When the trailer came out for the original Happy Death Day back in 2017, I thought that the movie would be a hit or a miss—and with a PG-13 rating, I was leaning more toward the latter. However, I was pleasantly surprised when walking out of the theater at how great of a movie it turned out to be. Who knew that a PG-13 horror film could actually work? And from Blumhouse, no less, which hasn’t had the best track record in that department.
Fast-forward to 2018, when the announcement was made that we would be getting a sequel. But… how would that work? The first film tells the story of Tree, a college student who is caught in a ceaselessly repeating time loop of the same day. So how do you make a sequel to that? Have her get caught in the loop again? Create a new loop? Catch another character in a loop?
The trailer was released a short time later, and it at least looked like they were going the route of having a minor character caught in a time loop. Off the bat, I wasn’t interested, but the trailer continued on, revealing that there was so much more to it. This trailer made the movie look great totally unpredictable.
The film, at first, follows Ryan—a very minor character from the first film—as he goes about his day and winds up being killed, only to start the same day over again. But, that story soon intersects with Tree and Carter right where we left off with them at the end of the first film.
As it turns out, this film explains how Tree wound up in a time loop in the first place, which is where things get complicated. Ryan and his nerdy friends engineered some kind of device that created the time loop, and when the dean of the college comes to shut the project down, something goes awry, throwing Tree into an alternate reality wherein everything is different—including Tree’s mother being alive. Now, Tree has to decide whether to go back to her true reality, where she’s with Carter, or stay in this alternate reality with her mother.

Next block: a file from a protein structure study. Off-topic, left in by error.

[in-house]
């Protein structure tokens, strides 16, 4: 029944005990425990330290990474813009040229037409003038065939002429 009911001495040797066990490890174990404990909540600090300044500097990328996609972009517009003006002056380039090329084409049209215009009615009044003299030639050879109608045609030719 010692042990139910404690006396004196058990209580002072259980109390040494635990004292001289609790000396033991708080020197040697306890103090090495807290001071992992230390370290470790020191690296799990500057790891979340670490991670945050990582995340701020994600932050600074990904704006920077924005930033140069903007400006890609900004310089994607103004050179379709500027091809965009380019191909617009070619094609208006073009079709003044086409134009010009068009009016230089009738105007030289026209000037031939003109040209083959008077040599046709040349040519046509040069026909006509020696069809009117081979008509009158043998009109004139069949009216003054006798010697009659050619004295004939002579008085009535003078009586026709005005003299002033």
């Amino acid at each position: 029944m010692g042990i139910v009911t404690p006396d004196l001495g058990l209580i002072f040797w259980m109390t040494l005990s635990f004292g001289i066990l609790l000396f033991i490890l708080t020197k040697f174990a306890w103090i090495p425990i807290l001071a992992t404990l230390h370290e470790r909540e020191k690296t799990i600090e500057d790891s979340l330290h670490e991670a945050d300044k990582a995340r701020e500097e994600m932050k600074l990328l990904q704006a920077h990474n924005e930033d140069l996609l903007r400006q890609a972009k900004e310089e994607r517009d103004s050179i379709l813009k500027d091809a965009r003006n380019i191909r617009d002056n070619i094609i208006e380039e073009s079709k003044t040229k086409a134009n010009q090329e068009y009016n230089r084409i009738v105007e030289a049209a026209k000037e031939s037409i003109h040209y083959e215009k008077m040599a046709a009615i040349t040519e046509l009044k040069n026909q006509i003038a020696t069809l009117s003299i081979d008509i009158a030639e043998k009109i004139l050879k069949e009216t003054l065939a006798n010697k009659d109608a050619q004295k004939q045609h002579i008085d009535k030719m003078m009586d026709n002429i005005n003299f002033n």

So, it doesn’t sound like a horror film, does it? That’s because this movie really isn’t a horror film. The first one is definitely horror film, with Tree being killed daily and trying to figure out the mystery and so on. This film, though, turns into a drama really quickly centered around Tree having to make this horribly emotional about whether or not to stay with her mother in a different universe or return to her normal life without her.
I found myself wondering, as I was watching it, if it really was a horror film and where all of the horror aspects were. Is there still a killer? Yes, but the film seems to forget about that for a while, and once it’s revealed it’s almost like, “Okay, who cares?”
I did still enjoy this movie, just because it was something different. They easily could have taken the crappy road of just having Ryan be in his own time loop, and I’m glad they didn’t. But, this begs the question of whether the sequel needed to be made at all, and the answer is simple: no. The first film works very well on its own, and all the sequel did was exactly what it didn’t need to, which is explain the first film. And by doing that, it really took a lot of the fun out of it for me.
Overall, I don’t think Happy Death Day 2U is that great, but it’s still decent for what it is.
[P.S. There’s a scene midway through the credit sequence for anyone who might want to stick around to see it]